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Although the juicy pork dumplings called gyoza originated in China, they’re a favorite of both students and expats in Japan. Filling and cheap, they make a great hot meal, and are also a popular way to fortify yourself for a night of drinking, or to satisfy the alcohol-induced bout of the munchies that follows one.

While Japan is filled with gyoza joints, some of the most popular develop an almost cult following, so when we got wind of a tasty pot sticker depository called Sosan no Mise at the next station over from the RocketNews24 office, we decided to check it out.

Sosan no Mise has checked just about every box on its mass and social media bingo card, as the restaurant’s been featured or mentioned in and on TV programs, magazines, dining websites, personal blogs, Twitter, and Facebook.

Truth be told, we’d walked by their location in Yoyogi, the neighborhood nestled between bustling Shinjuku and fashionable Harajuku on the Yamanote Line, dozens of times, but never had the time to wait in the line stretching out from the entrance. Yoyogi is packed with prep schools for college entrance exams, and it seemed whenever we felt like sampling Sosan no Mise’s gyoza, there was already a mass of students that had beaten us to the punch.

To rectify this, we decided to make our gyoza run at a marginally anti-social time of after 10 p.m. We’re not sure if the would-be scholars of Yoyogi had all gone home to study or decided to blow off their academic responsibilities by migrating to the bars in Shinjuku, but whatever the reason, the late hour of our arrival meant that there wasn’t much of a crowd to contend with.

Gyoza are more good, honest grub than fine dining, and Sosan no Mise is the kind of casual place you’d expect from a restaurant specializing in the dumplings. Like at many other budget eateries in Japan, you purchase a ticket for your food from a vending machine, and we selected an order each of pan-fried and boiled gyoza, the former being more often considered the “Japanese” take on the dish. As we handed the slips off to the friendly staff, we asked if they’d mind if we took a couple snapshots of our meal. “Sure, go right ahead!” they cheerfully responded, obviously used to the frequent attention the restaurant gets from professional and social media outlets.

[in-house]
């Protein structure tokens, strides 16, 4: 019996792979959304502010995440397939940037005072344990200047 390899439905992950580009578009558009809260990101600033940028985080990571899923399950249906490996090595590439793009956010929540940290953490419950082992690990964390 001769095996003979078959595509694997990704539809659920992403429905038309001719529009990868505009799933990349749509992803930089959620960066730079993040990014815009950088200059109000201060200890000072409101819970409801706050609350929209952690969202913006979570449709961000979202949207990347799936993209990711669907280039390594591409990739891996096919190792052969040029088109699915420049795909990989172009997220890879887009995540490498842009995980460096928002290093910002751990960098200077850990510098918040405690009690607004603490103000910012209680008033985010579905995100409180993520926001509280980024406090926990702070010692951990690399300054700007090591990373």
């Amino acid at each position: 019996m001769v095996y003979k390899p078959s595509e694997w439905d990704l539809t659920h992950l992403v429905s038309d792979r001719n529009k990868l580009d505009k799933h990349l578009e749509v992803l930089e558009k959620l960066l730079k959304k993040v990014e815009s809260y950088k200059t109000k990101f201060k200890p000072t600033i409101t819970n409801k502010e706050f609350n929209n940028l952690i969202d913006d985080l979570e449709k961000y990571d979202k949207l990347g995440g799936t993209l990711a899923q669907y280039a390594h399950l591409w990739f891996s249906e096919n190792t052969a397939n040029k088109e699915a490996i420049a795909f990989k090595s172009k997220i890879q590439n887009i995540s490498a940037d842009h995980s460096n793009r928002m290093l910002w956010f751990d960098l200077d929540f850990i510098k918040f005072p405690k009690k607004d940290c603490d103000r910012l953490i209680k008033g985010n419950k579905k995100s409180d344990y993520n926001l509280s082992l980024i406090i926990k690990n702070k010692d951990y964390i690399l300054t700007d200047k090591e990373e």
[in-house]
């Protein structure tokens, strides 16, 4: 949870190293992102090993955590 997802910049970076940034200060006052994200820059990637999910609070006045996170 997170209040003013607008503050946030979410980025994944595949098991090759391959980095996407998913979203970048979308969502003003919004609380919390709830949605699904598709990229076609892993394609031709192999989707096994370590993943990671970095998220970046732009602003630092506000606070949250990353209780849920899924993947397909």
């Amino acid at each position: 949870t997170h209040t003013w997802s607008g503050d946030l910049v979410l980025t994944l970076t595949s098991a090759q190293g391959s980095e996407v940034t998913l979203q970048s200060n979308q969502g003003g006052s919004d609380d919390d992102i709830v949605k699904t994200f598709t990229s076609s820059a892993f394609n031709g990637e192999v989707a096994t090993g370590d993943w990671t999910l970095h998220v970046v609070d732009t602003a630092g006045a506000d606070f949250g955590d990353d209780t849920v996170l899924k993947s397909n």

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When our plates of gyoza came out, we were actually a little surprised at how they looked. Gyoza are usually crescent-shaped, but the dumplings the staff put down in front of us were cute roly-poly morsels instead.

▼ Pan-fried gyoza

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▼ Boiled gyoza

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By now it was getting close to 11 o’clock, though, and our rumbling stomachs didn’t seem to be in any mood for leisurely aesthetic contemplation. We put down our camera, grabbed our chopsticks, and dug in.

Sosan no Mise makes its gyoza with a thicker, chewier skin than most other restaurants. On the one hand, this makes them a little tough to bite through, but it also ensures that the filling of each of the half-dozen dumplings in each order stays piping hot until you’re ready to eat it. It might actually be a little too effective at this, as we had to alternate taking bites of gyoza with repeatedly blowing on them to cool them down to a point where we could appreciate their flavor.

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Once the dumplings reached a temperature where they wouldn’t sear our tongues in our heads, we were greeted with a juicy, meaty flavor. The diced pork and vegetables are packed together tightly, which kept everything from falling apart as we waited for things to cool down after biting though the skin. While this is definitely a plus for those of you who have trouble with incredibly high-temperature foods (always a concern when dining out in Japan), if you were looking forward to a more crumbly texture, or maybe mixing the crumbs in with a bowl of white rice, you might be a little disappointed by the structural integrity of the gyoza at Sosan no Mise.

Still, we’ve got no complaints whatsoever about the flavor, which has all of the robustness you want in a meaty pot sticker. Factor in the fact that Sosan no Mise is just a 20-second walk from Yoyogi Station, one of downtown Tokyo’s major transportation hubs, and you’ve got a great go-to restaurant for your gyoza fix.

Restaurant Information
Sosan no Mise – Yoyogi Branch / 曽さんの店 代々木店
Address: Tokyo-to, Shibuya-ku, Yoyogi 1-33-2
Open 11 a.m.-1 a.m. the following day

Top image: RocketNews24
Insert images: Tabelog (1, 2), RocketNews24
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